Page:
When we decided to make a trip to Kurseong and Makaibari, reactions were predictable. Many had not heard of these places, some thought it must be an inaccessible place somewhere in a remote corner of the north eastern part of India and the ones who knew its location, presumed that we would be halting there for a day before moving to Darjeeling for a full-fledged vacation. But, try Kurseong as a holiday destination and you would be pleasantly surprised by what it can offer.
Kurseong is a quaint hill town, perched roughly midway between Darjeeling and Siliguri. This is one of those way-side places that you pass through on your journeys but rarely remember its name, much less choose it as a destination.
You can reach Kurseong by road or by rail, both running together for most of the stretch, with the narrow gauge railway line criss-crossing the road at every bend. But if you take the train, be prepared for a slow journey – almost double the time.
Darjeeling Himalayan Railways, started in 1881 and still fully operational with most of its original features intact, has been conferred a World Heritage status by UNESCO and has several unique engineering marvels – the Batasia loop, the Z elevations at a few stretches etc.
But then, I will be digressing if I go into that in detail. So, look at this road or rail journey through rose-tinted glasses, with visions of Rajesh Khanna crooning “ mere sapnon ki rani kab aayegi tu” (the queen of my dreams, when shall thou come – an evergreen hindi film song shot on this locale)
Kurseong would look picturesque from across the hills, but certainly not so if you are standing on the main road near the Railway Station and the market place. Take a look.
But, move away from here onto the upper lanes through churches and houses with pretty laced curtains on the windows and flowers blooming in tin pots on window sills or onto the roads leading to the tea gardens, the hill town and the valleys engulfed by mist and you will feel very differently about this place.
The obvious place to visit, while at Kurseong, is the Makaibari tea estate. The long leafed Darjeeling tea is known to tea lovers all over the world for its distinctive flavour and you can see how it is grown in Makaibari tea gardens and processed in their factory, which was set up in 1859. Unlike other tea gardens of Darjeeling which have been taken over by multinationals, Makaibari is still with the same family for four generations now. Also, Makaibari tea estate was the first one in the region to adopt organic tea growing and has been a trend-setter.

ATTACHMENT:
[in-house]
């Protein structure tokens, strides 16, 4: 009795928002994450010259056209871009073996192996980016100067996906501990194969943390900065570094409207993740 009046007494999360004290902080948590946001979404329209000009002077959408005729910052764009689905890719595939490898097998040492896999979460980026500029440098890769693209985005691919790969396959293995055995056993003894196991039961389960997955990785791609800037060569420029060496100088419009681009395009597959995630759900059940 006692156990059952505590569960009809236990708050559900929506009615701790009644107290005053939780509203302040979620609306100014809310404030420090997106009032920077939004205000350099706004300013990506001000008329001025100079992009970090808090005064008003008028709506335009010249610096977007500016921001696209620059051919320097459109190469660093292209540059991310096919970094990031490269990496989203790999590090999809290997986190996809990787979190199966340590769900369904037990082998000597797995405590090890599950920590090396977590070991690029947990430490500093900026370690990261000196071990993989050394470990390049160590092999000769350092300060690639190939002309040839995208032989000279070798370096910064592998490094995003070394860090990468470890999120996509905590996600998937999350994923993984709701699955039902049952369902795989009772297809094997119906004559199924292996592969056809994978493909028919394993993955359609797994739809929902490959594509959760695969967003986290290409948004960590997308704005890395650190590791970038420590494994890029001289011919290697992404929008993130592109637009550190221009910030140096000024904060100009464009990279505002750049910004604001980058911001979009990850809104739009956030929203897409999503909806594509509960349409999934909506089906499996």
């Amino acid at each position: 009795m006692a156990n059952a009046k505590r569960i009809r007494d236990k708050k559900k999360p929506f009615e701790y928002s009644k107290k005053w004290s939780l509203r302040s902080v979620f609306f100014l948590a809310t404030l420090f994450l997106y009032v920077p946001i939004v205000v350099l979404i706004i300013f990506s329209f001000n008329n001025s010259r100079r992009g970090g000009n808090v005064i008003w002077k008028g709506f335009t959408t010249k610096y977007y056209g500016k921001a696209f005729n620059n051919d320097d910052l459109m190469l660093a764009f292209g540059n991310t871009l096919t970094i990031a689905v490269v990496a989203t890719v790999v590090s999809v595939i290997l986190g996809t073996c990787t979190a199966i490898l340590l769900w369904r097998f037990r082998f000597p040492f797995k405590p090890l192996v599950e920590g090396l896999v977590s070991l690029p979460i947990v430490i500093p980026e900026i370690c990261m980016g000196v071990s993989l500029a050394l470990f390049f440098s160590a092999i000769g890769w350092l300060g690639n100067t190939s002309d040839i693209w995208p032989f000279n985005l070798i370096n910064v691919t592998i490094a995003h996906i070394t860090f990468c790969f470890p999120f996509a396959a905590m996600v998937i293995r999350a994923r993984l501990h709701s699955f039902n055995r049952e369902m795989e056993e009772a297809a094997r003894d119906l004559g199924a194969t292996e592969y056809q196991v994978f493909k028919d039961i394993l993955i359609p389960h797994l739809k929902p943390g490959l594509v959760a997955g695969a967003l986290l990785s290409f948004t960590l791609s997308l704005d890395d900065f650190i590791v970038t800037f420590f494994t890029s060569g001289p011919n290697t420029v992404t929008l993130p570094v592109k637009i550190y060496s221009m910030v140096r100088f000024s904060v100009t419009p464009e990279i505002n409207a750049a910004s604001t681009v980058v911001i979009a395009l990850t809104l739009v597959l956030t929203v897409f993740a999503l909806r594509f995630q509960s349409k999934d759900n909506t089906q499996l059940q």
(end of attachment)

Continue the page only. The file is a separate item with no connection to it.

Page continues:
At Makaibari, great emphasis is laid on the plucking standards – smallest shoots comprising two leaves and a bud are plucked by hand and women are preferred for the greater dexterity they have.
It is hard work indeed, as 22000 such shoots have to be plucked to get a kilogram of tea. Plucking starts early in the morning before the overnight dew evaporates.
At the factory, the plucked tea leaves go through the process of withering, rolling, fermentation and drying. The green leaves are evenly spread on huge troughs, through which hot and cold air is blown in a regulated manner so that moisture is removed slowly in about 15 hours.
The withered leaves then go through a roller machine which twists and twirls the leaves gently without breaking them. The rolled leaves are then spread in a thin layer in a cool and humid room for 3-4 hours to allow fermentation. The fermented leaves then go through a dryer with regulated temperature.
Almost all the machines at the Makaibari tea factory have the “Brittannia” marking: These had come from England a century ago and are fully functional even now.
The tea leaves then go through the final steps of sorting, grading and packing.
Makaibari produces the world’s most expensive tea, “silver tips” – which is plucked under a full moon. Visitors are taken around the factory and the process of making Darjeeling tea is explained. There is also a museum which traces the history of the Makaibari tea gardens and displays the milestones achieved over the years and other testimonials.
While at Kurseong, take time to visit the churches and the Darjeeling Himalayan Railway museum, watch the train move through the crowded market place with the people going about their business just two feet away from the track and taste the excellent momos at West Bengal Tourist Lodge.
Also, skip Darjeeling if you want the magic of kurseong and Makaibari to linger.